Cologne Attacks: Merkel Considers Migrant Laws
German Chancellor, Angela Merkel, says she will consider changes to make it easier to deport migrants, who commit crimes after sex attacks on women in Cologne.
The attacks on New Year’s eve, which shocked the country, has sparked a debate about Germany’s open-door policy on migrants.
The police handling of the events has also been sharply criticised resulting to the head of the city police force’s suspension from his duties.
Under current German laws, asylum seekers are only forcibly sent back if they have been sentenced to at least three years, providing their lives are not at risk in their countries of origin.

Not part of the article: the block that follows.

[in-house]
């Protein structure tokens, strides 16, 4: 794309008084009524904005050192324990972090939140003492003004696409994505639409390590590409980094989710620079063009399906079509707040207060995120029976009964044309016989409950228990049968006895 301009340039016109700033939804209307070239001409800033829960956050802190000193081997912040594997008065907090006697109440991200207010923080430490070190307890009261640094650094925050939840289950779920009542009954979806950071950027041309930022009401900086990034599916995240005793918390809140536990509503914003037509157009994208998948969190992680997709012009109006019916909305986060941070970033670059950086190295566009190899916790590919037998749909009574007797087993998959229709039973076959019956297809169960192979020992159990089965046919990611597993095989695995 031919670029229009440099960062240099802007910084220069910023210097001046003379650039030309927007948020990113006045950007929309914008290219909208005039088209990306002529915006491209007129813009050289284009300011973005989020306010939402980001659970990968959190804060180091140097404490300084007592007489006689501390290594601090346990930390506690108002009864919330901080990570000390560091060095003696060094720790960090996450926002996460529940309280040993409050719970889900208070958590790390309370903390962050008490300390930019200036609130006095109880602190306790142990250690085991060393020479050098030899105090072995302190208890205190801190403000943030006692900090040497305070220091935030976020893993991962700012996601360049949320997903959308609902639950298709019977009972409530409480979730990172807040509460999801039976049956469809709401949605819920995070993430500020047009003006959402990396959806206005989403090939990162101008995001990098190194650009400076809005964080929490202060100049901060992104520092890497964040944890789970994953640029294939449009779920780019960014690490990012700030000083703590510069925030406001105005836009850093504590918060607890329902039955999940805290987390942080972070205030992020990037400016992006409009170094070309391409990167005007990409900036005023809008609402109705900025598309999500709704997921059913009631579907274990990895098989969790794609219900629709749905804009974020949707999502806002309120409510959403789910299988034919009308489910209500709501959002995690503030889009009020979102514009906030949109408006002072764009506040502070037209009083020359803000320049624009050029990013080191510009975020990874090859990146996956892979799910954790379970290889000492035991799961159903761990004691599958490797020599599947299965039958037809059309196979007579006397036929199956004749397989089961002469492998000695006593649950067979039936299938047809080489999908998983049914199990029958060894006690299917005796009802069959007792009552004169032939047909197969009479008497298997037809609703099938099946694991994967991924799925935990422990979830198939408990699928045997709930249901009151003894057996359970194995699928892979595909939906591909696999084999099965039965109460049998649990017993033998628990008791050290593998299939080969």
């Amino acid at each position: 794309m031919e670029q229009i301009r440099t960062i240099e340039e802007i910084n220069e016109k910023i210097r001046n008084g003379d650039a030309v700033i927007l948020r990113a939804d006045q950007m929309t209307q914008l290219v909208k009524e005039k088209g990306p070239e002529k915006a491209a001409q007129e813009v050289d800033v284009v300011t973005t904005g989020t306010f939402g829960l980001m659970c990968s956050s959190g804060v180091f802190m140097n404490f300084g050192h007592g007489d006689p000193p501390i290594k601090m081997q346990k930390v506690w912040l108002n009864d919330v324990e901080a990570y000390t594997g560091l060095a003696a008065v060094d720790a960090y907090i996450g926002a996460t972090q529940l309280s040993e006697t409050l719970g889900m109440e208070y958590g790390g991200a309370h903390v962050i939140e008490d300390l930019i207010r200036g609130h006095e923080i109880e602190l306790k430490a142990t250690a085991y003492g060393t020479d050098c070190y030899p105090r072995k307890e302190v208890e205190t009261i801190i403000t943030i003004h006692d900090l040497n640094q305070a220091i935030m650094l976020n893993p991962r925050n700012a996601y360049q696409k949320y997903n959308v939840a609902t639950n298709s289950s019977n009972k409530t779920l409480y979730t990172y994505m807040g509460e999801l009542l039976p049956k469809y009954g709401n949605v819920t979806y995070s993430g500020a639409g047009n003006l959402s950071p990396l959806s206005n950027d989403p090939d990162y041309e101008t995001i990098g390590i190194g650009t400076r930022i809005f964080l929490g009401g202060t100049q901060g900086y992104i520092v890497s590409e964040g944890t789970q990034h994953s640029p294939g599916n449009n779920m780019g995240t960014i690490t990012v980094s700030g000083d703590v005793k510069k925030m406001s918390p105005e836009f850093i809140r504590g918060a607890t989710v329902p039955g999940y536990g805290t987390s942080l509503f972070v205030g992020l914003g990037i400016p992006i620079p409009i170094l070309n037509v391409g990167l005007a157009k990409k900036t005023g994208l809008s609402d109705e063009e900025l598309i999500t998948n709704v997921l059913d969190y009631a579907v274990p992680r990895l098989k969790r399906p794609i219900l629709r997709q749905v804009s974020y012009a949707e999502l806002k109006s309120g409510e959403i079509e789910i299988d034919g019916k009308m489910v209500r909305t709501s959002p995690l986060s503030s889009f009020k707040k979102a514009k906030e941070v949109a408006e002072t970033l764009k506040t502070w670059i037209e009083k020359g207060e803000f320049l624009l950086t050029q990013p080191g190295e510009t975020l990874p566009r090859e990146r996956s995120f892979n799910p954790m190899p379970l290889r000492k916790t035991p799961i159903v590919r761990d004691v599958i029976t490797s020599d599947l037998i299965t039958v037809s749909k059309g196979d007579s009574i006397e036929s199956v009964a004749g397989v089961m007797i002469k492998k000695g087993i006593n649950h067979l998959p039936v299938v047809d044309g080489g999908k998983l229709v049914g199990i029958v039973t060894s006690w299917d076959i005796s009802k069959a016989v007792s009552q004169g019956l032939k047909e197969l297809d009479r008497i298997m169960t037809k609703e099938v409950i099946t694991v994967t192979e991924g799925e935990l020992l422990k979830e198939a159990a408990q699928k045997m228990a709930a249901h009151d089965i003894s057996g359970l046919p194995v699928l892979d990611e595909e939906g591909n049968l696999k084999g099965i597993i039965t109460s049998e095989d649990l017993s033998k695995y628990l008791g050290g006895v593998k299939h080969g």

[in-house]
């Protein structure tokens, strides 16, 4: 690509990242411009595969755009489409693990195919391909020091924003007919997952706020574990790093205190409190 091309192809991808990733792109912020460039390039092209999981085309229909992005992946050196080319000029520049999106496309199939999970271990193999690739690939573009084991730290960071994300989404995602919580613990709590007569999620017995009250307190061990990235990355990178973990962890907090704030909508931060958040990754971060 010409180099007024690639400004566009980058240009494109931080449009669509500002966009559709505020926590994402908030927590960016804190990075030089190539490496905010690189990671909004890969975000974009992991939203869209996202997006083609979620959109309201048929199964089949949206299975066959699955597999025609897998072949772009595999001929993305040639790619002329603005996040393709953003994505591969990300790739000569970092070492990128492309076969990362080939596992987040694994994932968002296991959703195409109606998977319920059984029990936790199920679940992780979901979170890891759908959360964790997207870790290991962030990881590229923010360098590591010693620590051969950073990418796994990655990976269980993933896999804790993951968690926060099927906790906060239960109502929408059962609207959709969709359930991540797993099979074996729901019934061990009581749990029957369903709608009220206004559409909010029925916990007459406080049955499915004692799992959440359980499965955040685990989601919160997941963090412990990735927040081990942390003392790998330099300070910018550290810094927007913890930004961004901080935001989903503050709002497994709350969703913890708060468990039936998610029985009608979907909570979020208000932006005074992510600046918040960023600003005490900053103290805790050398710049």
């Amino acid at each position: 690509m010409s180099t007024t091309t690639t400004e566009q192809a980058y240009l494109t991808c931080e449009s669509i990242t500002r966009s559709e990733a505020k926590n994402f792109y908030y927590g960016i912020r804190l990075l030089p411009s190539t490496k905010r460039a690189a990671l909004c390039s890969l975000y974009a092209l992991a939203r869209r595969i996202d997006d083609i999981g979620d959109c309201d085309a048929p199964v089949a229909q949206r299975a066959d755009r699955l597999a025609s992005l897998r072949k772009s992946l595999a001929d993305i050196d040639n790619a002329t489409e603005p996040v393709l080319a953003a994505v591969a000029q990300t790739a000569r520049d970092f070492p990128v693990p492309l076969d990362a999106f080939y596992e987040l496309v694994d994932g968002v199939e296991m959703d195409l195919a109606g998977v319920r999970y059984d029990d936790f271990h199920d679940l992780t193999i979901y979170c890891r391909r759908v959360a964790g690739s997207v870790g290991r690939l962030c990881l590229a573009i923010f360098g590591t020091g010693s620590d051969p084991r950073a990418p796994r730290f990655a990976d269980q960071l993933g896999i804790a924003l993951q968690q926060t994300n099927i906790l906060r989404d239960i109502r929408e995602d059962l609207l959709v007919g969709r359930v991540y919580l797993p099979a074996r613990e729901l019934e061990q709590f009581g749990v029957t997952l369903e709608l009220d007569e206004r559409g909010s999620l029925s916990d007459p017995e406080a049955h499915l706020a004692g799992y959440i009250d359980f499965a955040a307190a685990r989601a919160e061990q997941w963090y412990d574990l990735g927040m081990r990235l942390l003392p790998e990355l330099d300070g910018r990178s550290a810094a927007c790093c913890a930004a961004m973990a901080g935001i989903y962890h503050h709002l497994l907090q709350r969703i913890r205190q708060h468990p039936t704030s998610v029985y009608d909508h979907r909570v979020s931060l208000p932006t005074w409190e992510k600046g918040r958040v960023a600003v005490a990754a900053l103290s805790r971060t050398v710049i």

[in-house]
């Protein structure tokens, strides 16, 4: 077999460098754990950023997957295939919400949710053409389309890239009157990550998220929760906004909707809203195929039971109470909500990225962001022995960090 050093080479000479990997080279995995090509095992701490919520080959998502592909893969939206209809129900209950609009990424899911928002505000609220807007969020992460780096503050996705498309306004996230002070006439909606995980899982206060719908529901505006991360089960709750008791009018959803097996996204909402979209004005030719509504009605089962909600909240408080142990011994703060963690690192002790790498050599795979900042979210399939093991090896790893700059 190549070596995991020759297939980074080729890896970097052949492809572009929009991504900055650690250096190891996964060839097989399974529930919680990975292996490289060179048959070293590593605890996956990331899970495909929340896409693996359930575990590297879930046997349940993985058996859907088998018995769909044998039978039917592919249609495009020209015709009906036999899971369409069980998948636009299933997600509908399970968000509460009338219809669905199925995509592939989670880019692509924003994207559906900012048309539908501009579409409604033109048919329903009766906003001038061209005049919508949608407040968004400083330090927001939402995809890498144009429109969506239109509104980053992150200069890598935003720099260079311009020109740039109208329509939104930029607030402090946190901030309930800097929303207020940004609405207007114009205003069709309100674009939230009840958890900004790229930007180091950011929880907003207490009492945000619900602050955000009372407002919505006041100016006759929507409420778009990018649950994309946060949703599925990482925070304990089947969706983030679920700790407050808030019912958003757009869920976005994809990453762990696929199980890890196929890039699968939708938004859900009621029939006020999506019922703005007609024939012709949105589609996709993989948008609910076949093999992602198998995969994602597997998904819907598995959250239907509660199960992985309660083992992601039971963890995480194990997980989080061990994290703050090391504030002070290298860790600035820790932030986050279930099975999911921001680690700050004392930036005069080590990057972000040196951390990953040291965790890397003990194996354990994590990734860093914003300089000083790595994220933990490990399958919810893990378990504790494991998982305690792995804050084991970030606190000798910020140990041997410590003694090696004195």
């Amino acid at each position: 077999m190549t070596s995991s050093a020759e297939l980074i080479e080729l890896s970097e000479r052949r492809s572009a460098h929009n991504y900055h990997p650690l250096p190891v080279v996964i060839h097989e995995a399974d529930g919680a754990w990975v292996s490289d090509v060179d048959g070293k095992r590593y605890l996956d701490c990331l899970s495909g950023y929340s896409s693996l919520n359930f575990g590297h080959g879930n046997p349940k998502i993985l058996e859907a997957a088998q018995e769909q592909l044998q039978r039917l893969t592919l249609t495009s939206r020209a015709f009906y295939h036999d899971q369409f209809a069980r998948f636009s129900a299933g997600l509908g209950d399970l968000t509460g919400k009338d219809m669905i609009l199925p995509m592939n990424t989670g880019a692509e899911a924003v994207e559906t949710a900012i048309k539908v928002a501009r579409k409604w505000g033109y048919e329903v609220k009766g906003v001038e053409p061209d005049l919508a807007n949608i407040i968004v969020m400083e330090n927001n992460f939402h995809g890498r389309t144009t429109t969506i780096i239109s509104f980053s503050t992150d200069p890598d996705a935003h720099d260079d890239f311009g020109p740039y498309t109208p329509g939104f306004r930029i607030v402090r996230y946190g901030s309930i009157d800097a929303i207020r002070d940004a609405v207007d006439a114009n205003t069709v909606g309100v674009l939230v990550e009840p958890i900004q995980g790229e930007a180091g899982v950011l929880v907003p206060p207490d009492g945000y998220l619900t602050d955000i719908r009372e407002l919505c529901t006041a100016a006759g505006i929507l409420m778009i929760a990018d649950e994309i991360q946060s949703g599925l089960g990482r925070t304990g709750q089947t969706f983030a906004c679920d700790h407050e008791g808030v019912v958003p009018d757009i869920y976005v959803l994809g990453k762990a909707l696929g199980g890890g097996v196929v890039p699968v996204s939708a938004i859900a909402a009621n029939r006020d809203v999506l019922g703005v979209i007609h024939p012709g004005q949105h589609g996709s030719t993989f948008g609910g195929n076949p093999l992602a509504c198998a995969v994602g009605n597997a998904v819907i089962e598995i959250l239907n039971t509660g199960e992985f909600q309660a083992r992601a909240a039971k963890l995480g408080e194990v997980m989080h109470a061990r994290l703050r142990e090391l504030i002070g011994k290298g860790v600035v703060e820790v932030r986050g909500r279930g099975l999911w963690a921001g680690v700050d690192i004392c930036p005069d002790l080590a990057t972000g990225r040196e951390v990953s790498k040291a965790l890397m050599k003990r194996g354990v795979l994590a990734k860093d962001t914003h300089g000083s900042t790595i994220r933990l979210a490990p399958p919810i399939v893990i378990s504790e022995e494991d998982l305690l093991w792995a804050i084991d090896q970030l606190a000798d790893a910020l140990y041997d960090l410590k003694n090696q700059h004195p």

The BBC reported that German officials had warned that anti-immigrant groups have been trying to use the attacks to stir up hatred.
Similar attacks to those seen in Cologne were also reported in Hamburg and in Stuttgart on New Year’s Eve.
As the investigation into the Cologne attacks continues, federal authorities said that they have identified 18 asylum-seekers among 31 suspects. But they were suspected of theft and violence, but not sexual assault.
The suspects include nine Algerians, eight Moroccans, four Syrians, five Iranians, two Germans and one each from the US.